My 19-year-old, James, is moving into his own tiny flat this week. He’s using his furlough time to spend hours buried in Ikea catalogues; his furlough pay is going on woks, cacti and cushions.
How can you bear to see him go, my pals ask? Oh lordy, so easily. It’s time. We are starting to irritate each other quite significantly. He likes to cook sticky spicy messes at midnight but remains stubbornly indifferent to cleaning up; clogs the shower daily with his long blonde curls; inhales a week’s food shop as a snack, then complains the fridge is empty; wears clean clothes for perhaps 20 minutes before returning them to the laundry pile; parks in my space, makes an astonishing noise, drinks all the coffee. Four months ago he brought home a very sweet girl, who’s yet to leave, wherein the laundry and washing up and coffee consumption promptly doubled. Oh yes. It’s time.
And I don’t approve of the whole extended childhood thing. I don’t really approve of childhood at all. Childhood is a Victorian invention, saccharine and useless, like so much the Victorians gave us. They decided that childhood was a golden time of innocence and joy, that children were charming creatures, closer to God, and that the sight of a beautiful, innocent child’s face would surely make sinful adults repent their wicked ways, give up the gin, be grateful for their back-breaking shifts in the boot black factory.
So naturally it was the duty of all adults to keep children in this innocent, dependent, joyous state as long as possible. I say they, but it was mainly men – William Blake, William Wordsworth, Lewis Carroll, I see you – who doubtless had little to do with actual, smelly, screaming brats; and of course by children they meant middle class children, rather than the scruffy herberts they stuffed up chimneys.
History is invented by those with a gift for language rather than childcare.
As the decades rush past this thing called childhood grows ever longer. Which is odd, because being a child has become a lot more horrible since Dickens’ day. I’d rather face a chimney than a SATS test: at least the torment would be over in an hour.
But now children must stay in education until they’re 18, and be driven to school, rather than face the dangers of walking or public transport. They’re not expected to move out or get jobs until their mid-20s, at best, while their parents hanker after a state of perpetual childhood, playing video games, enjoying colouring books and scooters, watching Superhero films. Somewhere, somewhy, our time frames have shifted.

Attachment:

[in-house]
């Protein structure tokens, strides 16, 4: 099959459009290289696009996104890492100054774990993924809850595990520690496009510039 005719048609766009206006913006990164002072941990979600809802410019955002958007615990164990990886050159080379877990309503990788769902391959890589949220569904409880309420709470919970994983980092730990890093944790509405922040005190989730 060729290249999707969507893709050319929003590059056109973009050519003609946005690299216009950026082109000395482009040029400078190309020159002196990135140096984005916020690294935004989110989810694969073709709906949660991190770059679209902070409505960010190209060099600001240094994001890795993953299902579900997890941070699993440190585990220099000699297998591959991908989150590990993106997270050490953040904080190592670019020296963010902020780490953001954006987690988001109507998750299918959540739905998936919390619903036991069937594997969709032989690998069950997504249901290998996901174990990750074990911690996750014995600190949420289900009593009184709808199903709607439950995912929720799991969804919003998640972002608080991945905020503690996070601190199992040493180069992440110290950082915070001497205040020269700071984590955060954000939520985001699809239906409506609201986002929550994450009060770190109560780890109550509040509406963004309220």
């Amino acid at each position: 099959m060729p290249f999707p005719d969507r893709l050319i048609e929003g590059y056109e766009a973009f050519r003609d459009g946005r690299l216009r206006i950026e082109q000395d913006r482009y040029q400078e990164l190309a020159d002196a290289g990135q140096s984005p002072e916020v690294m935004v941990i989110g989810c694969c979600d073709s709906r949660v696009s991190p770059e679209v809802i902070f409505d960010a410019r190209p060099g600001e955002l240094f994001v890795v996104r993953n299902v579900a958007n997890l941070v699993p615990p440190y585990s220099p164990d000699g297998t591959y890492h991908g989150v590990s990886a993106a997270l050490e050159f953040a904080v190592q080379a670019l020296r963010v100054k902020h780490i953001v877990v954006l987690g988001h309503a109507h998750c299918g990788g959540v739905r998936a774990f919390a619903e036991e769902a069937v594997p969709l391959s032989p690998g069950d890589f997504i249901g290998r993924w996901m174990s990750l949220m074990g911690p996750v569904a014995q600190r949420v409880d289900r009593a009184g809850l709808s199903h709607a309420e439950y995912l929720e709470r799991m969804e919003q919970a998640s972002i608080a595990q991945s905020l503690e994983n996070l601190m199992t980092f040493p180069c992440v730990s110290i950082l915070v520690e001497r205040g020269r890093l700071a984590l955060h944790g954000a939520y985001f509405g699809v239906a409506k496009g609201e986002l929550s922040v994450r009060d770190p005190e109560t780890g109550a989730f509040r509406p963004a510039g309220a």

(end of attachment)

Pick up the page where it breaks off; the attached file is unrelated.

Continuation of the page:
We start life helpless but not really particularly innocent, even the sweetest of us, and my brilliant, witty son was never really that sweet, not even as a toddler. He mastered sarcasm before toilet training. And the fetishisation of a state of abject helplessness strikes me as deeply weird and frankly creepy. It was the Victorians too that decided girls’ dresses should button at the back so little girls couldn’t dress or undress themselves, because helplessness is such a desirable quality. Weirdos. I disagree. I would like to eradicate helplessness in all children at the earliest opportunity, particularly mine.
I left home at 18 and didn’t go back. It was time then too. Surely by 18 you want to do things your own way, make your own mistakes, particularly the really colossal catastrophic ones, without anyone around to warn you of the consequences? How else will you learn? I don’t doubt James will run out of money, eat nothing but cheesecake all week, try to dry his socks in the microwave. Do him good.
As to me, I shall run about naked, scatter my hidden stash of chocolate and crisps about the house with reckless glee, relish the empty laundry pile and clean shower, and miss him not a jot. Our relationship will get the time and space to shift from caregiver and dependant, nagger and naggee, into solid, lifelong pals. Oh yes. It’s time.